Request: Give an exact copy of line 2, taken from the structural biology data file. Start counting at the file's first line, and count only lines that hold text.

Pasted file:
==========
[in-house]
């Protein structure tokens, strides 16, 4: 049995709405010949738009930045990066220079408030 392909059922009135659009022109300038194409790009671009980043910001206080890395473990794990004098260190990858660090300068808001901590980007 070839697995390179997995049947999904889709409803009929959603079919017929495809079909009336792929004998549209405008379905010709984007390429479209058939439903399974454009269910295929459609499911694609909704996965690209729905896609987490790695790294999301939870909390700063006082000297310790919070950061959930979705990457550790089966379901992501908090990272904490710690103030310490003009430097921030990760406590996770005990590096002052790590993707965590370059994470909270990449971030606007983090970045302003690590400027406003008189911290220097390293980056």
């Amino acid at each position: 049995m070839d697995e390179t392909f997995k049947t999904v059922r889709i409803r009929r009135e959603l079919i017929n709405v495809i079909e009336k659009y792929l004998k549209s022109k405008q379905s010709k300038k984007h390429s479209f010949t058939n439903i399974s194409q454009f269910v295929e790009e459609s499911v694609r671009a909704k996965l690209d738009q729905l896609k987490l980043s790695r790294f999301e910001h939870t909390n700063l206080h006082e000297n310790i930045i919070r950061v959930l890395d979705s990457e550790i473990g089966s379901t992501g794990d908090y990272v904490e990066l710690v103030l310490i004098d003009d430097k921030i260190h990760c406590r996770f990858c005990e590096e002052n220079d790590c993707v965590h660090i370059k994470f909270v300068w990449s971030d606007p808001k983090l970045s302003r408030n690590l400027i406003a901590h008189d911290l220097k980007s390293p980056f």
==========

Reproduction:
């Protein structure tokens, strides 16, 4: 049995709405010949738009930045990066220079408030 392909059922009135659009022109300038194409790009671009980043910001206080890395473990794990004098260190990858660090300068808001901590980007 070839697995390179997995049947999904889709409803009929959603079919017929495809079909009336792929004998549209405008379905010709984007390429479209058939439903399974454009269910295929459609499911694609909704996965690209729905896609987490790695790294999301939870909390700063006082000297310790919070950061959930979705990457550790089966379901992501908090990272904490710690103030310490003009430097921030990760406590996770005990590096002052790590993707965590370059994470909270990449971030606007983090970045302003690590400027406003008189911290220097390293980056």